By Carla Morrison | The Atlanta Voice
More than 100 members of the public and 11 of 12 Atlanta mayoral candidates engaged in dialogue at an Atlanta Mayoral Candidate Forum hosted by the Cascade Heights Business Consortium on Oct. 5 at the Andrew & Walter Young Family YMCA on Campbellton Road in the heart of Southwest Atlanta.
Moderated by Atlanta-based television broadcast journalist Monica Kaufman Pearson, the informative panel discussion also included opening remarks from the center’s namesake Dr. Walter Young as well as Gavin McGuire, executive director of the Young YMCA.
Kaufman explained that the forum was conducted in order to help the southwest Atlanta community residents better understand each candidate’s vision of leadership as the potential Mayor of Atlanta. Topics of discussion included public safety, sustainability, affordability development, policing, public mental health, tourism, and gentrification.
In a statement from the Cascade Heights Business Consortium, the forum’s theme “Creating Linkages and Eliminating Barriers,” correlated with “creating linkages to relationships and resources that will foster an equitable and high 2 Quality of Life for all communities in Atlanta. And eliminating barriers to economic growth.”
The Atlanta Mayoral Candidates included: Cathy Woolard, Ceasar Mitchell, Glenn S. Wrightson, John Eaves, Ph.D, Keisha Lance Bottoms, Kwanza Hall, Mary Norwood, Michael Sterling, Peter Aman, Rohit Ammanamanchi and Senator Vincent Fort; one candidate – Laban King—was missing from the dozen of candidates vying to replace Kasim Reed, who served the city for the last eight years.
City Council President Ceasar C. Mitchell impressed many when shared his vision for public safety, community policing and public mental health.
“Policing needs to start from the ground up,” Mitchell said. “My father was an Atlanta police officer and he walked a foot beat in the community, and when you do that not only do you make the community safer, but you also can improve policing and community relations.”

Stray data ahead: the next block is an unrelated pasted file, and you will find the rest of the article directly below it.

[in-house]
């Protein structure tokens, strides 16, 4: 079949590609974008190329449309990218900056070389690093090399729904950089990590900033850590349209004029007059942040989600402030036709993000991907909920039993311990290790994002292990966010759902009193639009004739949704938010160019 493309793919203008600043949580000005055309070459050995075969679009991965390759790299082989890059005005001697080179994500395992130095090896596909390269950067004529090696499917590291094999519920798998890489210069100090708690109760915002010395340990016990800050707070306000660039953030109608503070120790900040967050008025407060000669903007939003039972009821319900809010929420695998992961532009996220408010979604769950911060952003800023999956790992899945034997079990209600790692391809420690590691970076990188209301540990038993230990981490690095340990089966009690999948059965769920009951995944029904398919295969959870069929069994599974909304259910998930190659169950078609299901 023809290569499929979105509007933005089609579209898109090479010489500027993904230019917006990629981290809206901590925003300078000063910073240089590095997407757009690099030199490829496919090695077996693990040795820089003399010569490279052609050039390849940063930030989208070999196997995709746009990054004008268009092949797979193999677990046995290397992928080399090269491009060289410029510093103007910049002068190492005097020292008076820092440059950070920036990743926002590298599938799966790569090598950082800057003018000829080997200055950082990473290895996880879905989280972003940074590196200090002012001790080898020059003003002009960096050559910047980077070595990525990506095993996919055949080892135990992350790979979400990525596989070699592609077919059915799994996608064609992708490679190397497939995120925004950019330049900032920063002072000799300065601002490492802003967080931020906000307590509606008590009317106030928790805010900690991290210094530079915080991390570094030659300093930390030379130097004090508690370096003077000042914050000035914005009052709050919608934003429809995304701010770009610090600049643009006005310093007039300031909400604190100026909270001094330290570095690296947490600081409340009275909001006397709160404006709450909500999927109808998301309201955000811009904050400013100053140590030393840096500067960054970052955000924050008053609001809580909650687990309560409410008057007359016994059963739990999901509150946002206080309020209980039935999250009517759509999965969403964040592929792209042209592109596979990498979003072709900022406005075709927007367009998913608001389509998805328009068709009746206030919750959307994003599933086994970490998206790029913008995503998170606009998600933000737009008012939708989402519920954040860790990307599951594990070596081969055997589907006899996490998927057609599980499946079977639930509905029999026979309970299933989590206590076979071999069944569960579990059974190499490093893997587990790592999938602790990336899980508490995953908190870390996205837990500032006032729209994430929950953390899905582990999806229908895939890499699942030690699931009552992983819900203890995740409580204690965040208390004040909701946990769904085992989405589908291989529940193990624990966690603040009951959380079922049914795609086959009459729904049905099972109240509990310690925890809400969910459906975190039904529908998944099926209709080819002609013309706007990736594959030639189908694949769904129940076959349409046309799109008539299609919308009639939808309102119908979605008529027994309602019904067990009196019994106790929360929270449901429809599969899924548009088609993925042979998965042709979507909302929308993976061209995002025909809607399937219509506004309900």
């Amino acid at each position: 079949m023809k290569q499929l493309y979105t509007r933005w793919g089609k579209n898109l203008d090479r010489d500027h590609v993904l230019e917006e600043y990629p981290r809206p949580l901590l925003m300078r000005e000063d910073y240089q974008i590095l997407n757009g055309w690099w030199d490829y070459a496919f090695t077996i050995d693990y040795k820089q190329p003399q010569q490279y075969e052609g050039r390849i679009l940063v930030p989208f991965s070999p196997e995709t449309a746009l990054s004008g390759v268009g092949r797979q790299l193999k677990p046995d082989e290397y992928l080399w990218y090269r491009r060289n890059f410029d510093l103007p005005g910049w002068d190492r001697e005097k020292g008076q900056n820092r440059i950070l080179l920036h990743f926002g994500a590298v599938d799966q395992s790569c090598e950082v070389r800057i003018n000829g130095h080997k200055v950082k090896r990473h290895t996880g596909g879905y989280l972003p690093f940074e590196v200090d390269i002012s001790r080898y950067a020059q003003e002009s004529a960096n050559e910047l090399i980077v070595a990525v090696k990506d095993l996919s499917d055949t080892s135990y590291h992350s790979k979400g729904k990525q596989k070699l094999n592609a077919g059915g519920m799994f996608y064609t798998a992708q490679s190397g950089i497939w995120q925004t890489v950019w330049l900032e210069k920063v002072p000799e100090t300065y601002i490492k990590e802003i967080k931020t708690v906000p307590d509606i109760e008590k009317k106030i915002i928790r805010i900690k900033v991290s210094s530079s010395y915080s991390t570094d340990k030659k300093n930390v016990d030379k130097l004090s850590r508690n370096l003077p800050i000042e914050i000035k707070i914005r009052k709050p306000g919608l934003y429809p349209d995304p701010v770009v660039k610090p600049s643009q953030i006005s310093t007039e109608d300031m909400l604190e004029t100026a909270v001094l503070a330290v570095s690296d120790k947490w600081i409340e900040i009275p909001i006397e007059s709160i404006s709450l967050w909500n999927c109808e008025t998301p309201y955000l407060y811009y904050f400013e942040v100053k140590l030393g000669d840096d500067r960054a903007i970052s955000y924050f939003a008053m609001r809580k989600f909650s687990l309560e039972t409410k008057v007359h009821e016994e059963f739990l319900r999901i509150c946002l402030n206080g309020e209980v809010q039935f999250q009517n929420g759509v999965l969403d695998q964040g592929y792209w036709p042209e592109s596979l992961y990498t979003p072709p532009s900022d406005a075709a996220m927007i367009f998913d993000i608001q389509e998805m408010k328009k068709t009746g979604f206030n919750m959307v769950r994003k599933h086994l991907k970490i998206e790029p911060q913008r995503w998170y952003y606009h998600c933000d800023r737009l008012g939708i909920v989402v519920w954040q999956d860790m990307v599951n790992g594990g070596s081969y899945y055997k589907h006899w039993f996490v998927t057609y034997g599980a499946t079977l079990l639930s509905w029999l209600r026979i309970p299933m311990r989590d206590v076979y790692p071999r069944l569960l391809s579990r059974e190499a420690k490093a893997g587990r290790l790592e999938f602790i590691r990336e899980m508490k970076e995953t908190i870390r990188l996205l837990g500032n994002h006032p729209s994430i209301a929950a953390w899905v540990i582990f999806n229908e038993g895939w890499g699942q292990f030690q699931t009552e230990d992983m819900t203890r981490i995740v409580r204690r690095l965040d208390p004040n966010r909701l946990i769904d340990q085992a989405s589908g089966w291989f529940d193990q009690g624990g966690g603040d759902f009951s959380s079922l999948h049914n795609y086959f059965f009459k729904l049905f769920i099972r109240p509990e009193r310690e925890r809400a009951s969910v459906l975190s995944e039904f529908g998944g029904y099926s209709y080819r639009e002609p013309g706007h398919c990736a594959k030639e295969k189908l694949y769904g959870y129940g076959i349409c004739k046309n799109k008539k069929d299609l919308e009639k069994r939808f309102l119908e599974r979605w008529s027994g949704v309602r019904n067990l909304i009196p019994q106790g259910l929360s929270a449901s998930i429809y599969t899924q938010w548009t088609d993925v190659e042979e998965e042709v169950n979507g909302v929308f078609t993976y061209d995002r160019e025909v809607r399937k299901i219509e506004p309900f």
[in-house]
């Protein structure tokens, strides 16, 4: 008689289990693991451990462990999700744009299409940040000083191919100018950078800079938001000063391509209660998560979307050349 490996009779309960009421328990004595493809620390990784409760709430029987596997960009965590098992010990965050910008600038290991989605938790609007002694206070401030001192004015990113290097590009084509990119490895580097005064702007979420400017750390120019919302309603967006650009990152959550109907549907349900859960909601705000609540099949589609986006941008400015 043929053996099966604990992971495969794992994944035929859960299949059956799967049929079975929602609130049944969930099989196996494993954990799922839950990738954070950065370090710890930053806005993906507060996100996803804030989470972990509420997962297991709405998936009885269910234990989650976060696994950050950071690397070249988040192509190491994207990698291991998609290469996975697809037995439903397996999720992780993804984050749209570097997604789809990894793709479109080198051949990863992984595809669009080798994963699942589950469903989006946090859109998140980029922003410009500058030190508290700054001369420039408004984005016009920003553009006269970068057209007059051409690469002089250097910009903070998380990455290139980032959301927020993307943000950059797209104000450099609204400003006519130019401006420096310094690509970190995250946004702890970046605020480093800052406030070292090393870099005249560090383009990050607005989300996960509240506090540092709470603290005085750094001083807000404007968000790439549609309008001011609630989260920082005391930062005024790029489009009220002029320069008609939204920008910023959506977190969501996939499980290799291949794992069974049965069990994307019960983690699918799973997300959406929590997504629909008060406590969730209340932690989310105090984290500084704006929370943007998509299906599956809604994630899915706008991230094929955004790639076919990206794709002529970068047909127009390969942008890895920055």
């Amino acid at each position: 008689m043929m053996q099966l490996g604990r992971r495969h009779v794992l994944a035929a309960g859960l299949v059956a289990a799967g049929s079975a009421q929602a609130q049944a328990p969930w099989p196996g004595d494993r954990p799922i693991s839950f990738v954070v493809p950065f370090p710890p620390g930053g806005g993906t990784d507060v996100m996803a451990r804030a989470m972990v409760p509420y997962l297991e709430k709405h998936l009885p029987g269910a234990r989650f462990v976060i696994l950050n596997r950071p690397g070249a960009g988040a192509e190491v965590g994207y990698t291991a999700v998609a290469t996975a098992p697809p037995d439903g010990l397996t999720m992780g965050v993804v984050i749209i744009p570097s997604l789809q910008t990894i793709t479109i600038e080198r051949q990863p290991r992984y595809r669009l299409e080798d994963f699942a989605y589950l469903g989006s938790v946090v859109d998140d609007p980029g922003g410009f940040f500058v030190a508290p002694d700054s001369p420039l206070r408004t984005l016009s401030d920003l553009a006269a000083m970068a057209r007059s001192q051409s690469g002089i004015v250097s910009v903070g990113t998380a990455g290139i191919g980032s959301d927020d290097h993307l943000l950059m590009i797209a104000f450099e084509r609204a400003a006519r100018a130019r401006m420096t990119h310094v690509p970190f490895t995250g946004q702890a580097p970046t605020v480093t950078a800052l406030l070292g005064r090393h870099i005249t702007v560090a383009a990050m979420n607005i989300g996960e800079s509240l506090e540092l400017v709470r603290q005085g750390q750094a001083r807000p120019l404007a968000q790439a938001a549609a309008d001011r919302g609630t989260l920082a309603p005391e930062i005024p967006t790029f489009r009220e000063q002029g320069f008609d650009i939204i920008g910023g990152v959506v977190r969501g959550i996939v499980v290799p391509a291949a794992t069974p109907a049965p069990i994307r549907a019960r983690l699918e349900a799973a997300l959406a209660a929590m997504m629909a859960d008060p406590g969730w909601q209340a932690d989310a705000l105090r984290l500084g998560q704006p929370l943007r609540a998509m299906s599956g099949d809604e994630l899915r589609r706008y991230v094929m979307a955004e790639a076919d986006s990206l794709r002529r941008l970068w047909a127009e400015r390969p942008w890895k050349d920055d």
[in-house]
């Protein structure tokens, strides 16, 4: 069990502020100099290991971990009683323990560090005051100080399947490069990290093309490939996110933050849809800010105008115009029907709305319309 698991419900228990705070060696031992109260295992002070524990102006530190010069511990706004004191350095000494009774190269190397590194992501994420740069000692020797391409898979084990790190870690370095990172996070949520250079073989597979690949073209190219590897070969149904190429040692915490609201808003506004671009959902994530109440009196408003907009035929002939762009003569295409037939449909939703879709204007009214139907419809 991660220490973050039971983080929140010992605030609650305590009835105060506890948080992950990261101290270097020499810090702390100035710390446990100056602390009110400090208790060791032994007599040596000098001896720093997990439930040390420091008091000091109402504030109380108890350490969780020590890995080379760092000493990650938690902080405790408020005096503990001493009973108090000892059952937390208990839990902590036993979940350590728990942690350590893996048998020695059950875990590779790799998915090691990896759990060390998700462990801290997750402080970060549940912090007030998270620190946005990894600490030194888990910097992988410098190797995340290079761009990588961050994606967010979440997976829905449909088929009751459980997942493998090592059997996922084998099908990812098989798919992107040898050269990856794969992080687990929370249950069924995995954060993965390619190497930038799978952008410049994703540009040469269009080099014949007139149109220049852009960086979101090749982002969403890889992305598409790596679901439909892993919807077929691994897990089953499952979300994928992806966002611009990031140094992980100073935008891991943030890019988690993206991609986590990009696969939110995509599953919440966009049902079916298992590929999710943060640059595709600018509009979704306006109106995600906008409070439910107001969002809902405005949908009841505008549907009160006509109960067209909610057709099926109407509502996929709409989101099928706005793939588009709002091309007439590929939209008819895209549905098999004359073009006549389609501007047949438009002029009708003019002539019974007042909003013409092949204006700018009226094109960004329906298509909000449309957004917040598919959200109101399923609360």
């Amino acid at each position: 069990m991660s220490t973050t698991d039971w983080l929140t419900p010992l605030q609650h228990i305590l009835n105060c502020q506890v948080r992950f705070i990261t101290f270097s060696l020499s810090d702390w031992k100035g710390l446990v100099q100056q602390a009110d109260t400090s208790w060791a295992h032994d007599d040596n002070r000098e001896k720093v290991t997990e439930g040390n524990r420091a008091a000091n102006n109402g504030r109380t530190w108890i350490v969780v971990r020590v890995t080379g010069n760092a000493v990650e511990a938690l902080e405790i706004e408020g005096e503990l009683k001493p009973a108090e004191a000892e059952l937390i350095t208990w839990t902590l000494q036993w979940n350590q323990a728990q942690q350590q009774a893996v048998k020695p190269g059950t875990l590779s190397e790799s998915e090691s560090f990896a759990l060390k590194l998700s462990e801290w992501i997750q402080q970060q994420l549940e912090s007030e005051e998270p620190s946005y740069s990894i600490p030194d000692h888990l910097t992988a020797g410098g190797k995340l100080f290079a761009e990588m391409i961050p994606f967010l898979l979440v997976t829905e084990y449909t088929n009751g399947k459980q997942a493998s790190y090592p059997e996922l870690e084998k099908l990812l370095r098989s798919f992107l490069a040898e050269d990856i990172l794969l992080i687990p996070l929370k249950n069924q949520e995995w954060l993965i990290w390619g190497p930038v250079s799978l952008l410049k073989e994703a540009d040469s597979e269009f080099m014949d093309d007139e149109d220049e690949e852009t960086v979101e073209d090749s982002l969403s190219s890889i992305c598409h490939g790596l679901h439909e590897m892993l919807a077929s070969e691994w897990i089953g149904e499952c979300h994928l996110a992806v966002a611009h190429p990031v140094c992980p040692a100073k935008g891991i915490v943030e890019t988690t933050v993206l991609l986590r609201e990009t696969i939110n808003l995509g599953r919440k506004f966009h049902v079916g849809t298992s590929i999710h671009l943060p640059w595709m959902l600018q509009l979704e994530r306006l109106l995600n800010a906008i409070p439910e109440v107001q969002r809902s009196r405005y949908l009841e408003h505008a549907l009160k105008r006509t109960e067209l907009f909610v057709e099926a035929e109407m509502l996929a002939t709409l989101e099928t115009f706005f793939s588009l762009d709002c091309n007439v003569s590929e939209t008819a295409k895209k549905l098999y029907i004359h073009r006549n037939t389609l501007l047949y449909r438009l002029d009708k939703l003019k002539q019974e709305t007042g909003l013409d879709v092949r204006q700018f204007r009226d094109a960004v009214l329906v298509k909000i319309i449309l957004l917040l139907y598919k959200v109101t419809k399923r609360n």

Mitchell also discussed his plan for implementing community policing, providing officers with the technology & equipment needed to serve on the ground, and mental health services for both constituents as well as officers who have gone through traumatic experiences on the job.
Keisha Lance Bottoms won applause for her ideas on equitable, affordable development. Lance-Bottoms discussed the attention she has already brought to District 11, with her “Invest in South West” campaign to bring more businesses to the area.
Lance-Bottoms also mentioned southwest Atlanta being the last area in the city with affordable housing.
Mitchell also emphasized the need for affordable homes, as well as creating partnership initiatives and having solid policies in place.
When gentrification was brought up, all candidates agreed that the senior citizen population is of the utmost importance and they will make sure no senior citizen is displaced. Eaves doubled down, saying, “I propose that seniors not have to pay the school tax.”
Eaves later broke down how the Fulton County tax bill is divided between three governments: “Half of it goes to the school, one-fourth of it goes to the City of Atlanta and the remaining one-fourth goes to Fulton County,” he explained.
According to Eaves, “it will only have a $78 million impact in terms of revenue, on a $57 billion tax digest.” Eaves emphasized again, the best way to prevent displacement of senior citizens, aged 65 years and older, would be to eliminate them paying school taxes.
“I felt they sort of equally share my concern (regarding gentrification),” said Robert Gray, 68, a retiree who resides in southwest Atlanta. “I was more interested in who their team would be. The team would determine what would actually get done.”
The team Gray was referring to, referenced a question posed to each candidate as to which two of their competitors would they consider recruiting for their cabinet. The top three picks among the candidates included Cathy Woolard, Ceasar Mitchell, and Senator Vincent Fort. Norwood declined to answer the question.
“I thought it was interesting that Mary Norwood refused to answer that question,” said Wendy Eley-Jackson, 47, a filmmaker who lives in southwest Atlanta. “I thought that was very telling. It was a direct refusal to answer a constituent.”
Cascade Heights resident Glenn Gilkey said the forum was informative and healthy for the community to have dialogue about issues related to the election; however, “we’ve heard a lot of political talk over the years, we’ve seen people put out what their projections were to change things, but there’s been very little change,” the 59-year-old educator and Inventor said.
“We need somebody who is informed, committed, and has had experience,” Gilkey continued, noting that it’s up to the community to hold the next mayor accountable. “You have some talent, you have some people who have had certain experiences, but, what is going to be the real change…impact for the person who is at that lower economic level?”